Our World

Bio2013-JNovogratz-160x160

Letter from Jacqueline Novogratz – December 2013

I have just returned from a productive trip to Pakistan capping a whirlwind few weeks at the end of a whirlwind quarter. It has been quite a year.

Just this past week, our Pakistan Fellows held a phenomenal Innovation Conference as the capstone to their fellowship year. In addition to prominent thinkers and doers who attended, the conference showcased the work of Pakistan Fellows like Sumaira Gul who is building a waste management system to serve low-income communities in Rawalpindi; Ahmad Zeb who has de-radicalized and trained young leaders in Swat; and Waqas Ali, founder of Hometown, whose business makes and sells high quality handmade men’s footwear. The promise of the Fellows reflects the potential of Pakistan, providing role models, long-term pipeline, and next generation leadership.

By mid-2014, we will have Regional Fellows programs running in Pakistan, East Africa and India in addition to our Global program which is currently seeking applications for its ninth class. To give you a sense of the spirit of the Acumen Fellows, I would urge you to watch this video from our Investor Gathering held November 6th.

Indeed, the Gathering itself is a reflection of Acumen’s work, bringing together more than 200 supporters, entrepreneurs, board members and advisors from 15 countries. It is a day of accountability and a moment to reflect on what remains to be done. We start with our investment portfolio. Approved investments of $89 million in 82 companies have brought critical goods and services to more than 123 million low-income individuals, created 60,000 jobs, and catalyzed more than a half billion dollars of additional funding to our companies.

A number of companies are showing significant impact and growth. Pagatech, a mobile banking company in Nigeria has reached 1 million customers. GADCO is the largest rice producer in Ghana. GADC purchases organic cotton, sesame and chili from over 30,000 farmers in post-conflict Northern Uganda, injecting more than $8 million into the local economy.  d.light has now brought light sustainably to more than 24 million. Patient capital ultimately helps create companies that matter to the poor.

When you add our work in leadership to that of investing, we begin to see an eco-system growing, an enabling platform to harness capital, ideas and experimentation, bound by a common vision and values. In addition to our 129 fellows, +Acumen now counts more than 5,000 chapter members from 23 cities. More than 20,000 individuals from 154 countries have signed up for our online leadership courses.  From this has emerged a global community focused on creating new systems that approach investment as a means not an end, and aim to build solutions to poverty based in ideas of opportunity and dignity.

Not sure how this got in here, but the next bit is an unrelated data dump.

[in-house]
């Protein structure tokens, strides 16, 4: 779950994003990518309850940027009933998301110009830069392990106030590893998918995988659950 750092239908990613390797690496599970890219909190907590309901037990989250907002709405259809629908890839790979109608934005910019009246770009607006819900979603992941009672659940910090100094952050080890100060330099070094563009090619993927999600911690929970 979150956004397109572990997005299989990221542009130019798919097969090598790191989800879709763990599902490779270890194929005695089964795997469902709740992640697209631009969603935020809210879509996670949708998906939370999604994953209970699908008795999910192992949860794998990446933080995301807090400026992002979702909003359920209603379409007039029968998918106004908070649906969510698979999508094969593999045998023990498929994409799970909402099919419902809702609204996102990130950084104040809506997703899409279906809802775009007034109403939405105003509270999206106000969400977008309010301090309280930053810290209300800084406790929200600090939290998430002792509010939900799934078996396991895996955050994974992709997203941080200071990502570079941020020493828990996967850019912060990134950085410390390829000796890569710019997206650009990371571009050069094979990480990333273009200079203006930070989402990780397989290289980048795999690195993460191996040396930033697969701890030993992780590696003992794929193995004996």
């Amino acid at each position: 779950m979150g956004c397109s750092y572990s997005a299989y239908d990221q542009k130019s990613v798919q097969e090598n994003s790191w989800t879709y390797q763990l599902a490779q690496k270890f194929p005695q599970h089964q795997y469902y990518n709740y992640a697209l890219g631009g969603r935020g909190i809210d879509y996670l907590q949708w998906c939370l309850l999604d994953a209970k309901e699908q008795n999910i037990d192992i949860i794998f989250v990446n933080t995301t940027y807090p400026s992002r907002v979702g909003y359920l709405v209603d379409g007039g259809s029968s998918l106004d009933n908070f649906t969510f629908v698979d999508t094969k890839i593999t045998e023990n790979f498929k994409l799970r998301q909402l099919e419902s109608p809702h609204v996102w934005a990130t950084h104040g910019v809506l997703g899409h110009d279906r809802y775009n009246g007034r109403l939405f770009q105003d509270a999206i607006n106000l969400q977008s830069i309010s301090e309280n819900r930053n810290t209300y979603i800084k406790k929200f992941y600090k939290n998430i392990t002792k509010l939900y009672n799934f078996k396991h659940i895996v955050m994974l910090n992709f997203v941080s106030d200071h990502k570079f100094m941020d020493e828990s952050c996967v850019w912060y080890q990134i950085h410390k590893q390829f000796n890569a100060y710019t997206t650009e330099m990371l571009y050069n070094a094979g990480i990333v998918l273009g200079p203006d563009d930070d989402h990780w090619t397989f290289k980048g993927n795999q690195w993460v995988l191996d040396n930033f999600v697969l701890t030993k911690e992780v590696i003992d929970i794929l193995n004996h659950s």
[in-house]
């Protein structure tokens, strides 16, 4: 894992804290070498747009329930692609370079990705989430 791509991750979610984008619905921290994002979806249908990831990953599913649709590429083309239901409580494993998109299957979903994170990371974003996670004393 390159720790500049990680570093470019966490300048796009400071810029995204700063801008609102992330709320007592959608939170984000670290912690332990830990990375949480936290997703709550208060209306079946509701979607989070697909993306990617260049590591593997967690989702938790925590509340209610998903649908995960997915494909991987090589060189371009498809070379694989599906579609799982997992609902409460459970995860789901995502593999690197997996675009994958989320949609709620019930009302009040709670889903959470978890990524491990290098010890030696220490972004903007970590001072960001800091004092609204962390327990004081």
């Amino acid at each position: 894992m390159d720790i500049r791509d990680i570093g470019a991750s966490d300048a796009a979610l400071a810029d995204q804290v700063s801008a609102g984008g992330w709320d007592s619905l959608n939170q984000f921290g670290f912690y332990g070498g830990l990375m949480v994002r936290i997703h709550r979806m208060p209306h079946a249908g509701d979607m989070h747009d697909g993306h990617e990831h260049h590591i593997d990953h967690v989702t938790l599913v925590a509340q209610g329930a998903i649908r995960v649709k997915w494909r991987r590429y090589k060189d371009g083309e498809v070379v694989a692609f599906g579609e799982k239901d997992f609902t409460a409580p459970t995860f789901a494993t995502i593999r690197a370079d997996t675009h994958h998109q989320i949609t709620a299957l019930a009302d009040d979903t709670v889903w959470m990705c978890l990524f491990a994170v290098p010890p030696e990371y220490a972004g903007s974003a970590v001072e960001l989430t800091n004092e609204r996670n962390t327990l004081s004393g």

It starts with investments, and the change comes through people. LifeSpring Hospitals, a joint venture between HLL Lifecare Limited and Acumen, is a maternal healthcare company in India. Tricia Morente, Global Fellow (’08) worked with LifeSpring for three years, helping to grow it from one to nine hospitals. Nick Pearson, while on our East Africa team became determined to experiment with bringing the model to Kenya. Since founding his non-profit organization Jacaranda Health, no less than a dozen Acumen Fellows, team members and alumni have advised and supported him. In addition Jacaranda’s Clinical Director, Faith Muigai, is an East Africa Regional Fellow. She now has a partner in Baheirah Khusheim, Global Fellow from Saudi Arabia who is placed at LifeSpring in Hyderabad, India this year. Tricia continues to advise both LifeSpring and Jacaranda, and has created Kangu, to enable philanthropists to support the lowest-income women with safe access through these